South Side Tech

Why All My Facebook Posts Are Public

All my Facebook posts are public. Anyone with a Facebook account can see all my posts. They may not appear in every Facebook user's news feed, but anyone can see them if they want.

If you are not my Facebook "friend," my posts won't appear in your news feed, but you can go to my Facebook page (wall) and see all of them. You can see all my photos too.

I'm not advocating the same for you, I'm only telling you what I do. 

Here is why:

I couldn't care less about who wins the smartphone battle

I don't have a dog in the fight

I will gain no matter who wins. I don't develop mobile software other than for a browser. I have an Android phone and no contract. I don't want a contract and I don't want to spend more money on any phone right now. 

I just want to call my Mom, text my sister, ask my wife what she wants for dinner, reply to my boss's  email, take a decent snapshot, get directions when I go out of town, and have something to do while I'm killing time in an airport. I can do all that with my phone. 

When I have a need for a phone with greater capabilities, higher performance, better camera, or whatever, I will review my options and make a decision. In the mean time, Google, Apple and Microsoft, have at it. Play feature topping games like crazy! Fight for content control. Babble on about "ecosystem" bull shit. Beat the crap out of one another. I'm sure one of you will get to be king of the mountain for a while.

When buying a new phone makes sense for me, I will see who is on top and decide if their phone, with all its bells and whistles, is worth my money.

However, if anyone wants to give  me a new phone, I would love to have a Moto X, LG G2, HTC One, Nexus 4 (or 5, if it takes you a while to decide what to buy for me). Hell, I guess I would even take a new iPhone 5S, if it was free.

Gotta go now. I need to call Mom.


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Microsoft Buys Nokia's Mobile Phone Business

Microsoft Corp on Tuesday said it will buy Nokia's mobile phone business for 5.44 billion euros ($7.2 billion).

Reuters -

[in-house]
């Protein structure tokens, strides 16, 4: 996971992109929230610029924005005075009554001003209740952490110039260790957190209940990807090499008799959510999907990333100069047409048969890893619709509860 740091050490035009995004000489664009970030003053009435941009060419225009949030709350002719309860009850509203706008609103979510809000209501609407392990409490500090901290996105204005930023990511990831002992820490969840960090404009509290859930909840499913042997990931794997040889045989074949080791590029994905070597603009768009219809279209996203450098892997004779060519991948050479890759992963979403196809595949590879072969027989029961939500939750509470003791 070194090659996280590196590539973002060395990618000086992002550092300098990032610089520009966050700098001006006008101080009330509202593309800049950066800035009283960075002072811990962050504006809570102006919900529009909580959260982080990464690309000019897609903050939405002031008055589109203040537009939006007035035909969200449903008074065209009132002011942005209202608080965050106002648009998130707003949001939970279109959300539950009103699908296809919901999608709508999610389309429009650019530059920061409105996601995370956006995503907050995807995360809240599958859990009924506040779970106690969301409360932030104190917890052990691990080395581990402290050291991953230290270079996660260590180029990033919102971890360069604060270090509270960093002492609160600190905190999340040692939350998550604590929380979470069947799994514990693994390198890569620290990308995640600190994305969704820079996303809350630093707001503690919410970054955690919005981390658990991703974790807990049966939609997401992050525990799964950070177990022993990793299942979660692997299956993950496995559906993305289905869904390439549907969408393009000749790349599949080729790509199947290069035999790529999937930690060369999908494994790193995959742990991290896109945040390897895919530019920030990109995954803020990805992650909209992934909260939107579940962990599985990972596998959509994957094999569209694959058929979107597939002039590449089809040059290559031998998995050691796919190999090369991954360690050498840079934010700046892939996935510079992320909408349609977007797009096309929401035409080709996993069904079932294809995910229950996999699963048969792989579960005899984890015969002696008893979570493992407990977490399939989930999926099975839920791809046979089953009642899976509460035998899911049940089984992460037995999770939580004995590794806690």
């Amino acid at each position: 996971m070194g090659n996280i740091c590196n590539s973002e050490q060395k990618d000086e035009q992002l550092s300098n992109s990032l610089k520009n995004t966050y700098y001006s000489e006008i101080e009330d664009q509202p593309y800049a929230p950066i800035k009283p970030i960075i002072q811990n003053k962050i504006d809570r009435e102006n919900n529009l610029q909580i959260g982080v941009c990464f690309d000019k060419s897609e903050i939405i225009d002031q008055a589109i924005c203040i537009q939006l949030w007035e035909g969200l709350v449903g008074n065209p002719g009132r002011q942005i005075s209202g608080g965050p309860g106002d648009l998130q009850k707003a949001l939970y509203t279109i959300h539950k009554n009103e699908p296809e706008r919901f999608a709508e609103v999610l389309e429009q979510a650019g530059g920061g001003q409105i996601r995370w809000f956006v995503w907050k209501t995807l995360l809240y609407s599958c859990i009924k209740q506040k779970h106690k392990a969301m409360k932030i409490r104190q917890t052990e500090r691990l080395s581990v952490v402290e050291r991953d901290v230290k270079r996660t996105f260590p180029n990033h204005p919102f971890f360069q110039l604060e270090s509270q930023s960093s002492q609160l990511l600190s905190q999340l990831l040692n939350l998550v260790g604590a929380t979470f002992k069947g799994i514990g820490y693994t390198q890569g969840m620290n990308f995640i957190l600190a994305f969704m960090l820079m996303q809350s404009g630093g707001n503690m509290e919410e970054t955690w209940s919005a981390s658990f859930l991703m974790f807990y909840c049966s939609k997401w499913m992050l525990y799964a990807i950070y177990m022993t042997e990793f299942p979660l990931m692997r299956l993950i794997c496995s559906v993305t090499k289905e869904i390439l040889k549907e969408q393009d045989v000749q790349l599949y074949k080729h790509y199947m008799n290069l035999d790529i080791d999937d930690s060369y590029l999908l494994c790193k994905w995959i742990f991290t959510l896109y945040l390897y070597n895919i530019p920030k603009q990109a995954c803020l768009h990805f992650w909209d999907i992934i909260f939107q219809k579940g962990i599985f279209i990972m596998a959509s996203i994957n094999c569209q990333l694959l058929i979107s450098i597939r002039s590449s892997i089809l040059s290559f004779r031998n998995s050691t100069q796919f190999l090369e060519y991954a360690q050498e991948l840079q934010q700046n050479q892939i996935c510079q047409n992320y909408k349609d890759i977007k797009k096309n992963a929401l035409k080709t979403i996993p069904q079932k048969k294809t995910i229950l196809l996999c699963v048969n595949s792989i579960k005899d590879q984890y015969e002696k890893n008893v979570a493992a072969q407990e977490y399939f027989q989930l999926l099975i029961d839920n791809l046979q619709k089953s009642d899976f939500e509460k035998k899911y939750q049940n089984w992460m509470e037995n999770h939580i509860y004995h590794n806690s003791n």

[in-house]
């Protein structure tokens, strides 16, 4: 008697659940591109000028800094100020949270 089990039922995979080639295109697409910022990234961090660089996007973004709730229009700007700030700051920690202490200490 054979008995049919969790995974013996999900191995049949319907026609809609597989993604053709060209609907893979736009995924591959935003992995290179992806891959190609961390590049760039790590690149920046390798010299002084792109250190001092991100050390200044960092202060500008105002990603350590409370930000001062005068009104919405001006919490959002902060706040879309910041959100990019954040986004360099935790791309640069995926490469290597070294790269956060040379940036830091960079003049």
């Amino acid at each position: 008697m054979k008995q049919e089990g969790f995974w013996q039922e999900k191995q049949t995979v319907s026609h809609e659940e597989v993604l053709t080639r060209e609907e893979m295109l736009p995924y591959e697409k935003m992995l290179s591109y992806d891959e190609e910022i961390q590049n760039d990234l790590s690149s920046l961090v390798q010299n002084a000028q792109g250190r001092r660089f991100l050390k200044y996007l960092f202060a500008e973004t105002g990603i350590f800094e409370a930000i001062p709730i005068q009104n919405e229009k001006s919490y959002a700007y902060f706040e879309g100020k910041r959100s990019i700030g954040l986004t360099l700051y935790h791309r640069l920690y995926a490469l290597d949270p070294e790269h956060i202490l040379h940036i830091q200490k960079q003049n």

Nokia, once the worlds largest vendor of mobile phones, has slipped to the tenth largest. After Nokia replaced their Symbian OS in all their phones with Windows in February 2011, their sales decreased dramatically.  

If Microsoft has any edge that they can combine with Nokia to help them revive their mobile business, it is their entrenchment in corporations with their server operating systems and Microsoft Office. However, their once iron grip on the business software market is now threatened by cloud players, Amazon and Google.

Microsoft's responded to these new threats, with Azure and Office 365. Many have criticized Microsoft for being slow to respond to the change in market forces created by the Internet. Out maneuvered, going all the way back to the browser wars with Netscape, they have relied on their three cash cows - Windows, Office, and Server systems -  to keep them on top as a technology powerhouse, if not a leader.

Microsoft never obtained serious market share with their mobile phone operating system, but kept a toehold in the market by their integration capability with Microsoft Exchange Email Systems, widely used by businesses from small companies to large corporations. Smartphones by Apple, Samsung and other Android systems overwhelmed them. Their late entrance into the tablet market with their Surface tablet was executed poorly and their Surface RT was a dramatic failure.

Stymied by  the innovator's dilemma, Microsoft is trying to shake things up with a change of leadership in the replacement of Steve Ballmer as CEO. Their purchase of Nokia gives them a device manufacturing capability they have never had before. It will position them to compete more effectively with Google and Google's new device manufacturing prowess since their acquisition of Motorola. 

Nokia's CEO, Stephen Elop, once the head of Microsoft's business software division, would now seem to be the odds on favorite to be named Microsoft's new CEO. Some think machinations and plans were in place for just such a merger, when Elop joined Nokia in September, 2010. Microsoft's future will depend upon how well they can assimilate a large hardware manufacturer with their software business. 

Do you think it is too late for Microsoft to become a serious competitor in mobile technology? 

#Microsoft   #Nokia   #smartphone   #mobiletechnology  


Buffer adds Google+ pages

Now you can use Buffer to schedule posts to your Google+ page. If you use your Google+ business page as a service to your customers, by providing relevant information they can use, this will be a good tool to help you do that more effectively.

If you use your business page as a tool to promote customer interaction, scheduling posts may not be right for you. Of course, comments and +1s will always be in real time, and you will be able to post directly to your stream as always. 

You won't be able to schedule posts to your personal profile with Buffer. Google has not provided the API for that yet. Maybe they feel that time shifting posts to your personal profile takes away some of the "social" of social networks. 

Hootsuite has offered Google+ page post scheduling for some time now, but if Buffer is your primary social media tool, now you are closer to using one tool for all your scheduling needs.

How do you feel about scheduling posts to Google+? Do you think it will help or hurt engagement?

Buffer ~


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